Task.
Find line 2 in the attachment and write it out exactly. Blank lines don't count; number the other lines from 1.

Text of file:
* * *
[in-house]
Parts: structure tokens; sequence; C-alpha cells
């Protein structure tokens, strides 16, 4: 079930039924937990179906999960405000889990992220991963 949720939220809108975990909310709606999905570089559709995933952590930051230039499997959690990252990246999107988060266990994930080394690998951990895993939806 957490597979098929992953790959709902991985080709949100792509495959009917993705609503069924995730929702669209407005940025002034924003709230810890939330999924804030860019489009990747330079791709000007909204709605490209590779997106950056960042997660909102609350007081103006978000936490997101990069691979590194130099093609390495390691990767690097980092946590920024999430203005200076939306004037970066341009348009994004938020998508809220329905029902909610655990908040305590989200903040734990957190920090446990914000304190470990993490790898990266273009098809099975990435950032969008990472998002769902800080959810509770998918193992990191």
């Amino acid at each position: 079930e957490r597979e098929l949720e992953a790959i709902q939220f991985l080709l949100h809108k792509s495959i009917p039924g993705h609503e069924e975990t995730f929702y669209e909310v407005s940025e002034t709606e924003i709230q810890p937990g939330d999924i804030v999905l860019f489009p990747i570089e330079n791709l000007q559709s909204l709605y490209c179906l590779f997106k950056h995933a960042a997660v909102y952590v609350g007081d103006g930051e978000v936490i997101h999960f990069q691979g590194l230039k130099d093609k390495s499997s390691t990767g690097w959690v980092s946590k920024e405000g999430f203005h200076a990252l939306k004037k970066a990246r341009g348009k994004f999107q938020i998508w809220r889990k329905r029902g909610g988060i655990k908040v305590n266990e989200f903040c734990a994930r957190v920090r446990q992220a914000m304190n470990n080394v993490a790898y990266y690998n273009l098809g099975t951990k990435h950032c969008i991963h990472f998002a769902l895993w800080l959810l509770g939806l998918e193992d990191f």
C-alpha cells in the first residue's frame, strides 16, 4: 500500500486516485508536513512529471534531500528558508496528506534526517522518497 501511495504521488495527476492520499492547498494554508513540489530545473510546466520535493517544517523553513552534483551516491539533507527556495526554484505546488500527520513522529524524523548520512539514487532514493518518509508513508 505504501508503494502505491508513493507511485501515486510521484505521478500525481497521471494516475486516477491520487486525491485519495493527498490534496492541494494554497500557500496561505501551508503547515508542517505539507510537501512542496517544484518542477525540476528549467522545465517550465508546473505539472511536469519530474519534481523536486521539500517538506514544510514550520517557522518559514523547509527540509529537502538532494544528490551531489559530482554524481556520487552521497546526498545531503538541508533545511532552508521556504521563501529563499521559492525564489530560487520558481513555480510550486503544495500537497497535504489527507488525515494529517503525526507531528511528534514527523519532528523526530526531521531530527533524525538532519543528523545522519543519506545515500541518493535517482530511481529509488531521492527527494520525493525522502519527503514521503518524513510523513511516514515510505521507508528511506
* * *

Parts: structure tokens; sequence; C-alpha cells